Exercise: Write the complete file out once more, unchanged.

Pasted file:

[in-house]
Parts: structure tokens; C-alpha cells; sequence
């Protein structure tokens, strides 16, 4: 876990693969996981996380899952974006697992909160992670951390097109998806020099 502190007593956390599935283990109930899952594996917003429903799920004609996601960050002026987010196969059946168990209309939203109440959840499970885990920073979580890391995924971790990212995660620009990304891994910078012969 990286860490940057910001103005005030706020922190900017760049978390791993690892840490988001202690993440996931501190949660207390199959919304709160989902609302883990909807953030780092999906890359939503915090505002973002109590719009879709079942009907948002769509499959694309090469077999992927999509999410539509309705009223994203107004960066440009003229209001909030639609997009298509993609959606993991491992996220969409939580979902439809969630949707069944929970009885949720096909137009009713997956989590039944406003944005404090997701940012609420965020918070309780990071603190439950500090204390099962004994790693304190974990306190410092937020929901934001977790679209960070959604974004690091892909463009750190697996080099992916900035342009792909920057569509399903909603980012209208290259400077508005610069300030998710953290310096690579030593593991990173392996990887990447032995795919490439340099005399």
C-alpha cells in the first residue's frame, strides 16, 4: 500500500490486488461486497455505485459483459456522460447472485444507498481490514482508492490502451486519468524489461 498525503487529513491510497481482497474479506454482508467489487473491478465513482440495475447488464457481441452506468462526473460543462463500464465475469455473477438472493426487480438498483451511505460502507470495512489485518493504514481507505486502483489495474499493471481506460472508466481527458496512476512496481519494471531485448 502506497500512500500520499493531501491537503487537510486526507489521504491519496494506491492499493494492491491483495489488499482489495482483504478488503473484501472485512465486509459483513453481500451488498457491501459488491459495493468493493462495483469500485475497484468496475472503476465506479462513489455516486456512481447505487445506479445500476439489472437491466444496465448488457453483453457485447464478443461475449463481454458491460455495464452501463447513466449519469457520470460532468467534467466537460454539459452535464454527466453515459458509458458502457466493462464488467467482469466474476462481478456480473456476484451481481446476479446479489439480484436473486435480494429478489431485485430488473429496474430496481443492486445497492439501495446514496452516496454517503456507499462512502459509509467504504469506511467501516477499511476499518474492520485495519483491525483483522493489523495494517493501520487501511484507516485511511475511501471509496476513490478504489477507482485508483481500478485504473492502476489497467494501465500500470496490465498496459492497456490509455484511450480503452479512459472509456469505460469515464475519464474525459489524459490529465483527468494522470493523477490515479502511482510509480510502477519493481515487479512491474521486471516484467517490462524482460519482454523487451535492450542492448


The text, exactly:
[in-house]
Parts: structure tokens; C-alpha cells; sequence
């Protein structure tokens, strides 16, 4: 876990693969996981996380899952974006697992909160992670951390097109998806020099 502190007593956390599935283990109930899952594996917003429903799920004609996601960050002026987010196969059946168990209309939203109440959840499970885990920073979580890391995924971790990212995660620009990304891994910078012969 990286860490940057910001103005005030706020922190900017760049978390791993690892840490988001202690993440996931501190949660207390199959919304709160989902609302883990909807953030780092999906890359939503915090505002973002109590719009879709079942009907948002769509499959694309090469077999992927999509999410539509309705009223994203107004960066440009003229209001909030639609997009298509993609959606993991491992996220969409939580979902439809969630949707069944929970009885949720096909137009009713997956989590039944406003944005404090997701940012609420965020918070309780990071603190439950500090204390099962004994790693304190974990306190410092937020929901934001977790679209960070959604974004690091892909463009750190697996080099992916900035342009792909920057569509399903909603980012209208290259400077508005610069300030998710953290310096690579030593593991990173392996990887990447032995795919490439340099005399």
C-alpha cells in the first residue's frame, strides 16, 4: 500500500490486488461486497455505485459483459456522460447472485444507498481490514482508492490502451486519468524489461 498525503487529513491510497481482497474479506454482508467489487473491478465513482440495475447488464457481441452506468462526473460543462463500464465475469455473477438472493426487480438498483451511505460502507470495512489485518493504514481507505486502483489495474499493471481506460472508466481527458496512476512496481519494471531485448 502506497500512500500520499493531501491537503487537510486526507489521504491519496494506491492499493494492491491483495489488499482489495482483504478488503473484501472485512465486509459483513453481500451488498457491501459488491459495493468493493462495483469500485475497484468496475472503476465506479462513489455516486456512481447505487445506479445500476439489472437491466444496465448488457453483453457485447464478443461475449463481454458491460455495464452501463447513466449519469457520470460532468467534467466537460454539459452535464454527466453515459458509458458502457466493462464488467467482469466474476462481478456480473456476484451481481446476479446479489439480484436473486435480494429478489431485485430488473429496474430496481443492486445497492439501495446514496452516496454517503456507499462512502459509509467504504469506511467501516477499511476499518474492520485495519483491525483483522493489523495494517493501520487501511484507516485511511475511501471509496476513490478504489477507482485508483481500478485504473492502476489497467494501465500500470496490465498496459492497456490509455484511450480503452479512459472509456469505460469515464475519464474525459489524459490529465483527468494522470493523477490515479502511482510509480510502477519493481515487479512491474521486471516484467517490462524482460519482454523487451535492450542492448